Since ICG signal and lymph kinetics were optimal when prebound to albumin prior to injection and the ICG needed to be mixed with the fluorescently labeled antibody for coadministration, the effect of the mixing order of the imaging agents and albumin was also evaluated at concentrations of 1 μM ICG, 0.2 μM fluorescent antibody, and 50 μM albumin (determined to be optimal based on the initial experiments described in this paper). In the preparation of the first mixing group, ICG and albumin were allowed to mix in a light-protected container for 15 min at room temperature. Subsequently, the antibody-based imaging agent was added to the mixture and gently mixed. 200 μL samples were placed in a flat bottom 96-well plate, and ICG and IRDye-700DX-antibody fluorescence intensities were recorded immediately after sample preparation on the Pearl Imager. The second mixing group was prepared by adding the antibody-based imaging agent and albumin at the beginning, mixed for 15 min, and then ICG was added. In the third mixing group, ICG and antibody-based imaging agent concentrations were added together before mixing with albumin. Except for the order of addition, the same mixing and imaging protocols were used as mentioned above for the first group. ICG fluorescence of each group was then compared to determine the suitable mixing order for solution mixture.

2.5. Animals

All animal experiments were carried out in accordance with the Institutional Animal Care and Use Committee (IACUC) at Illinois Institute of Technology under an approved protocol. All rats were fed a fluorescence-free diet (Teklad global 16% protein rodent diet, 2016S, Envigo) for a week prior to imaging to reduce tissue autofluorescence. In order to reduce autofluorescence from fur, animals were shaved and a commercial topical hair removal cream (Nair®) was applied over hind legs 24 h prior imaging. Only one hind foot was tested and injected per animal to image uptake in a model lymph node system: the popliteal lymph node. During imaging, breathing motion effects were minimized by lightly applying tape to the extended leg that was imaged. We do not expect the tape to alter lymph flow appreciably based on the similarity of lymph dynamics observed when the toes were taped instead of the leg (results not shown).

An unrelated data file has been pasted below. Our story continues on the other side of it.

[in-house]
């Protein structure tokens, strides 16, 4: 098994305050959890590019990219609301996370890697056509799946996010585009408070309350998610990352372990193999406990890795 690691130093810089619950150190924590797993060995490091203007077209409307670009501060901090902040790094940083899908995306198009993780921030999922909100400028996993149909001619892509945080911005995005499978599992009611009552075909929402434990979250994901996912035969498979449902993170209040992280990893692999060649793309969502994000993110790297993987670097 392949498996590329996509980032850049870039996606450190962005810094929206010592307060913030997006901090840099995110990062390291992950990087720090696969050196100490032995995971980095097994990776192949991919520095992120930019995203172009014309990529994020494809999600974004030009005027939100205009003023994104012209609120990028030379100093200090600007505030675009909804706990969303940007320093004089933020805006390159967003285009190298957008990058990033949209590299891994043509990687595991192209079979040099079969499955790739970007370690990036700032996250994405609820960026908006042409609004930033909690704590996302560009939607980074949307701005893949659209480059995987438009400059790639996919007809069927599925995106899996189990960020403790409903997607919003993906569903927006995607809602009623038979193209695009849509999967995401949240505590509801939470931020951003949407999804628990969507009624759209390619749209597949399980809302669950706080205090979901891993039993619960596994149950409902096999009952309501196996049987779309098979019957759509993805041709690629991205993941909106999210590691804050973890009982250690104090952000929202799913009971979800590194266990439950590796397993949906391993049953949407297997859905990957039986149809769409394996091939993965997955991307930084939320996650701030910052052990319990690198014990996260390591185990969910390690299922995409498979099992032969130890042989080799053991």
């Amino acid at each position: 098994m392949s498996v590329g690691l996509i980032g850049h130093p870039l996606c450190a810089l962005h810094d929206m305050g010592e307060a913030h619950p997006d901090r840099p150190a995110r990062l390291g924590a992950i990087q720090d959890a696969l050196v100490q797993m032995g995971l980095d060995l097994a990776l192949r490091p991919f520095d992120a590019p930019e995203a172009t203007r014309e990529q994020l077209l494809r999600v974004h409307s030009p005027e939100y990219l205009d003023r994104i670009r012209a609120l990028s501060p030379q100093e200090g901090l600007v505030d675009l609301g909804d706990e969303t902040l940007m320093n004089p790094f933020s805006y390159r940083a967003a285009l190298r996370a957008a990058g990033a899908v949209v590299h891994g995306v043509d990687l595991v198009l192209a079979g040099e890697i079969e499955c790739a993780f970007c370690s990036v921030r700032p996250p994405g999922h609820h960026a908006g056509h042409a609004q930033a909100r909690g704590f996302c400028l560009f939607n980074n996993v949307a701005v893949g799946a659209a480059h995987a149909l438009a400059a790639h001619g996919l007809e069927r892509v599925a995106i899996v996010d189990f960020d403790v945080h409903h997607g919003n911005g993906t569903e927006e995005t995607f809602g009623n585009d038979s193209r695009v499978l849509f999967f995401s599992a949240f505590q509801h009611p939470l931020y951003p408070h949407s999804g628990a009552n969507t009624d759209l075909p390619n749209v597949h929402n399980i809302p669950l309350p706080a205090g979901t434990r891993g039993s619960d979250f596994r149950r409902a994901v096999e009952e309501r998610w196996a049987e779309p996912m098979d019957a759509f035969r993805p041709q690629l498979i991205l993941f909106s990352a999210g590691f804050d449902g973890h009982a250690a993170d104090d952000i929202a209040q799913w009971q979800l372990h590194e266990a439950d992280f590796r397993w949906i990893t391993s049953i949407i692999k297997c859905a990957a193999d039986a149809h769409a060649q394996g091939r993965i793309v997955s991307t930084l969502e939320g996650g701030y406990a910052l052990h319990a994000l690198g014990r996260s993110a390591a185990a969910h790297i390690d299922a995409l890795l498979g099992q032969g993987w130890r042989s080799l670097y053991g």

2.6. Control Lymph Node Model

Female Fischer 344 rats (n = 5) with an average weight of 245 ± 12 g (Envigo, Indianapolis, IN) were used as the normal lymph node model. To test the feasibility of ICG as the control imaging agent, the lymph node delivery and retention of an antibody-based imaging agent (Rat IgG-labeled IRDye-700DX) was first chosen to compare kinetics with ICG in the absence of binding.

2.7. Metastasis Lymph Node Model

To evaluate the potential using ICG as the control agent to detect tumor burden in tumor-draining lymph nodes, female athymic nude rats (n = 4) with an average weight of 179 ± 5 g (Hsd:Foxn1rnu, Envigo, Indianapolis, IN) were used in the experiment. 1 × 106 green fluorescent protein-transfected human breast cancer cells MDA-MB-231-D3H2LN-GFP, known to overexpressed epidermal growth factor receptor (EGFR), were implanted into the right hind footpad. After 5 weeks, allowing tumors to grow and metastasize to the lymph node after implantation, rats were imaged (see Figure 2) with IRDye700-DX-labeled cetuximab as the targeted agent and ICG as the control agent, and popliteal lymph nodes were dissected upon euthanization. The presence of cancer cells MDA-MB-231-D3H2LN-GFP in the dissected lymph node was frozen and serial sectioned on a cryostat microtome (Shandon Cryotome E, Thermo Electron Corp., Marietta, OH) at 100 μm intervals and validated by a fluorescence microscope (Zeiss, Thornwood, NY).

2.8. In Vivo Fluorescence Imaging